[00:26:36] Dr. Alex Jimenez DC*: Here’s the deal, OK? You and I know that the whole darn thing is connected, right? We can determine what is going on after dealing with the many patients we’ve seen over the years. And we’re like violin instructors. We touch the violin, and we make this body move. Our job is to understand when someone comes in and physically to see where this problem is. Find out where the issues are; there are tons of issues, and we haven’t even begun. We’re just having a general conversation about sciatica and where the issues are. What we don’t want is we don’t wish to surgical intervention at any early state unless it’s really necessary. Now what we’re looking at is when we see this, nobody wants that. So how do we fix this? So there are tons of ways to do that.

 

[00:27:26] Dr. Mario Ruja DC*: Can we go back to the slides of the causation for sciatica? 

 

[00:27:34] Dr. Alex Jimenez DC*:  Absolutely. I’m going to take you back to the causation when you get over there in a second. The causation is right here, and we are looking at it.

 

[00:27:51] Dr. Mario Ruja DC*: The first one is compression.

 

[00:27:52] Dr. Alex Jimenez DC*: Compression of the disc.

 

[00:27:54] Dr. Mario Ruja DC*: Compression due to the lack of calibration balance within the system. So you have uneven compression and then a lot of sitting down; we talked about that, right? And then inflammation again, inflammatory process. We spoke last week about metabolic syndrome, inflammation. Inflammation affects the whole body and the disc bulging. Number two right there is disc bulging. That one again is due to what? The spine is out of calibration, out of alignment, putting uneven pressure, and it’s just like squeezing a balloon or a donut. That’s a classic example. You put pressure on a donut on one side, and it will crack, then you go from this bulge to worse herniation. Herniation and then fractures. Of course, if you have trauma DDD, that’s a funny thing. Degenerative disc disease.

 

Degenerative Disc Disease

 

[00:28:58] Dr. Alex Jimenez DC*:  Yes, early degenerative issues.

 

[00:29:00] Dr. Mario Ruja DC*: Right? And I love it because most people come into my clinic go, “Oh, I have degenerative disc diseases like I’m getting old,” and I say, “No. You had no maintenance on your back, and you’re not old. ” If you would have taken better care of your body, you wouldn’t have degeneration. They act as though this is normal; however, it is not normal; this is just a sign of the breakdown.

 

[00:29:23] Dr. Alex Jimenez DC*: You know, the magnitude of either of us uncovering or discovering where a person has an issue. All of these things have ways that we can help it. What’s crazy about it is that we have to go against the grain in our methods because you would not think exercise would be a helpful tool right for this. However, exercise is one of the best things for we have to calibrate that pelvis if it’s appropriate. It’s a herniated disc, and it’s a bad one. We have to go ahead and surgically remove that; if not, we do anti-inflammatories, do we do natural methods, and get that body working and calibrating. Sometimes what happens is these people come in. These individuals are patients who come in and suddenly have a pain that just crept up on them over the last couple of weeks. Sometimes they have a slipped injury, a slipped disc, or even a vertebra that’s been fractured for years and now presents with the issues. Sometimes it’s a neurological presentation. Sometimes it’s a metabolic disorder like metabolic syndrome, and they have an inflammatory condition. What I’ve noticed, and I’m sure you’ve seen it too, is that these people who have sciatica live with this looming monster. It’s almost like a snake that lives in their pants, and when it bites them, it gets their whole leg. It disrupts people’s lives. Figuring out where the cause is is very important. So as we go over these things, I mean, it’s essential to go over the regions. I’ve even seen patients where they come in thinking it was sciatica. And sure enough, it’s sad, but it’s a tumor. And in that situation, we move on too quickly. I got to tell you, in the situations where we’ve had it, we’ve had great teamwork and resolved many issues for a lot of patients.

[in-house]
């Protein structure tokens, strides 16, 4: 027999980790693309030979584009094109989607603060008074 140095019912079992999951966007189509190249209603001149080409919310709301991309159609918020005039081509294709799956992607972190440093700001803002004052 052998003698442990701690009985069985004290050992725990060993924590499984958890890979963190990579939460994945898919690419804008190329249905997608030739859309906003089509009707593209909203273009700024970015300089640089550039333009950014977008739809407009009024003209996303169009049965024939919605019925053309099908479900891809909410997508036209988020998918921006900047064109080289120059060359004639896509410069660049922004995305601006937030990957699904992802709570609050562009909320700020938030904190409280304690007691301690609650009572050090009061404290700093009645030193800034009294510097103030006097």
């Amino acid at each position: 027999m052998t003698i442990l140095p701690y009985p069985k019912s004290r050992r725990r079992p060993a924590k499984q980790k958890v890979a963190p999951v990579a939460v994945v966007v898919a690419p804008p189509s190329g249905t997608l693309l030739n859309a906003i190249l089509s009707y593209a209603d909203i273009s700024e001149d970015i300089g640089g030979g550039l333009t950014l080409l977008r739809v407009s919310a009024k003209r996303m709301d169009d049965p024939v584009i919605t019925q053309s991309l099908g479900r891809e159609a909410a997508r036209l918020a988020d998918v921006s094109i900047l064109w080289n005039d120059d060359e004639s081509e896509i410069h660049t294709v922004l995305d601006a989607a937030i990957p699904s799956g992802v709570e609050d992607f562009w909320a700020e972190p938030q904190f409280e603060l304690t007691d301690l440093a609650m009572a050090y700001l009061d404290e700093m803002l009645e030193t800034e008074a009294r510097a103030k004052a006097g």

[00:31:06] Dr. Mario Ruja DC*: That’s the beauty of how we think, Alex. We think in terms of integration. So, just because you have a hammer, everything doesn’t look like a nail. We are chiropractors, but at the same time, we are physicians. And what that means is that we know about physiology, anatomy, neurology, all of that. So we can understand that the pain sensor is not the problem. The pain sciatica is not the problem. We look for the causation of the problem, Alex. And that is in many ways, the misalignment, the compression, the inflammation, the disc bulging again, bone spurs, and many times people will say, Well, I have bone spurs because I’m getting old. No, bone spurs are created because there is a misalignment and lack of calibration in your spine where the body is attempting to self-regulate, self align, and it’s called the wolf’s law. You know, its law is the same principle that deals with the fracture healing fracture where you have pressure, that’s where you have increased calcification. Alex, is that correct?

 

[00:32:22] Dr. Alex Jimenez DC*: It’s the same thing when you work out; when you work out, you get calluses right because the body responds to stress by increasing and protecting the tissue. The same thing happens with the spine. Suppose it starts unloading improperly, then before you know it, the wolf’s law kicks in, the osteoclast start losing, which are the ones that take away bone, and the osteoblasts start winning. Then you have an increase of bone growth in a direction, usually in the direction of the force. So, in essence, the body tries to protect it, so you can imagine if someone’s going like in the leaning tower. Well, it’s on this side that the body protects it to prevent it from falling over. So, in essence, as we look at these degenerative diseases, we try to get them early on, and we try to mobilize. In most scenarios, we can help the individual by different methods and different techniques. And we use a lot of other methods and techniques to help individuals through this process.